Drug-induced Torsade de Pointes arrhythmia is a life-threatening adverse effect feared by pharmaceutical companies. For the last decade, the cardiac safety guidelines have imposed human ether-a-go-go-related gene channel blockade and prolongation of QT interval as surrogates for proarrhythmic risk propensity of a new chemical entity. Suffering from a lack of specificity, this assessment strategy led to a great amount of false positive outcomes. Therefore, this review will discuss new pharmaceutical strategies: the cardiac safety proposal that recently emerged, the Comprehensive in vitro Proarrhythmia Assay, combining in vitro assays that integrate effects on main cardiac ion channels, with computational models of human ventricular action potential as well as assays using human stem cell-derived cardiomyocytes for an improved prediction of drug's proarrhythmic liability, alternative pharmacological perspectives as well as the current treatment of drug-induced long QT syndrome.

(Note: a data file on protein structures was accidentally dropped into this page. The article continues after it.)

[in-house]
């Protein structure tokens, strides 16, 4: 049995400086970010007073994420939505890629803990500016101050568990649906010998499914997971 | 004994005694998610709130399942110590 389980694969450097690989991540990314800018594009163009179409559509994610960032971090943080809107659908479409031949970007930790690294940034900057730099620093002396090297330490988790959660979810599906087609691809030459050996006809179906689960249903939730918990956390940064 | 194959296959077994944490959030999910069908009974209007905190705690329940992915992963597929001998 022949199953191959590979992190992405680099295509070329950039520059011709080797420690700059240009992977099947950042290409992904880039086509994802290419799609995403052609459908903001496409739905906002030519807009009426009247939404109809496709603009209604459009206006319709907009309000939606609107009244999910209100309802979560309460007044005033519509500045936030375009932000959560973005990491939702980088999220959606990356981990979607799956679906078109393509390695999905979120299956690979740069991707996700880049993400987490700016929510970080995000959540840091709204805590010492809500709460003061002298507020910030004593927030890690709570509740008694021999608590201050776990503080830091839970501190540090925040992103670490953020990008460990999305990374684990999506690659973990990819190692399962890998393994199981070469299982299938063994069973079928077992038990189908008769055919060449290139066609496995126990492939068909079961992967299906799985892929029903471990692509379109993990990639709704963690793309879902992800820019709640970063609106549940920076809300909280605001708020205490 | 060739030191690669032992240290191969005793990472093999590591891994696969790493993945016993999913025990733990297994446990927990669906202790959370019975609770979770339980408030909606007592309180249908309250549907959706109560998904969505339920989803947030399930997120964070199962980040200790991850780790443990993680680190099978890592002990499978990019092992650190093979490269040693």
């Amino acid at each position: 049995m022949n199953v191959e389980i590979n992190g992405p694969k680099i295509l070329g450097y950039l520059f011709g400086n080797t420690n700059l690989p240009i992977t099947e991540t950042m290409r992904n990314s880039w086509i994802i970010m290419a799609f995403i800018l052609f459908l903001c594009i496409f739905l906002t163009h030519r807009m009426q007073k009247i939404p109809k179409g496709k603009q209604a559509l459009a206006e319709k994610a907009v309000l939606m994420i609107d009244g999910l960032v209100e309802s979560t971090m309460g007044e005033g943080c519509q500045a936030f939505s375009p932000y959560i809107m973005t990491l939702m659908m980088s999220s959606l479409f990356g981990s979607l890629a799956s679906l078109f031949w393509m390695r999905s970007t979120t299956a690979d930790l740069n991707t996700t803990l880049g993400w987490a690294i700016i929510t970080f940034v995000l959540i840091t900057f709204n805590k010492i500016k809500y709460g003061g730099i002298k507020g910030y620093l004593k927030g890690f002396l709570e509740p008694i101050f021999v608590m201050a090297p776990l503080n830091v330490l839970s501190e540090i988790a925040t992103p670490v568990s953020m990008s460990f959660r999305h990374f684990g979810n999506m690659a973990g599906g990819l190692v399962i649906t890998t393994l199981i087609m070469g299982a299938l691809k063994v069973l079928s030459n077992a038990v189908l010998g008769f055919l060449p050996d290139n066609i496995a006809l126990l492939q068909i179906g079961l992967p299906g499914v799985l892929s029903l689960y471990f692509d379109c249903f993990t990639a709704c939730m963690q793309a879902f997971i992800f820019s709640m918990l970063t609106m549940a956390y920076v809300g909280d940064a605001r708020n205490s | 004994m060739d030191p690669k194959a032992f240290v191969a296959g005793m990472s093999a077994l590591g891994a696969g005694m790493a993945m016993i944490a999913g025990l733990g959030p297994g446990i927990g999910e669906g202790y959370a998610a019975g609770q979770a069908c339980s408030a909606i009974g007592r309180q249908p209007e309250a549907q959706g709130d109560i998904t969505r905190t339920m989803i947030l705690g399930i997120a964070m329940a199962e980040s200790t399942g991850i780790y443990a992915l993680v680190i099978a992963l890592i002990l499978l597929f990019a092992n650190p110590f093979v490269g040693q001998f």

Keywords: Cardiac arrhythmias; animal models; cardiac safety; drugs; electrophysiology.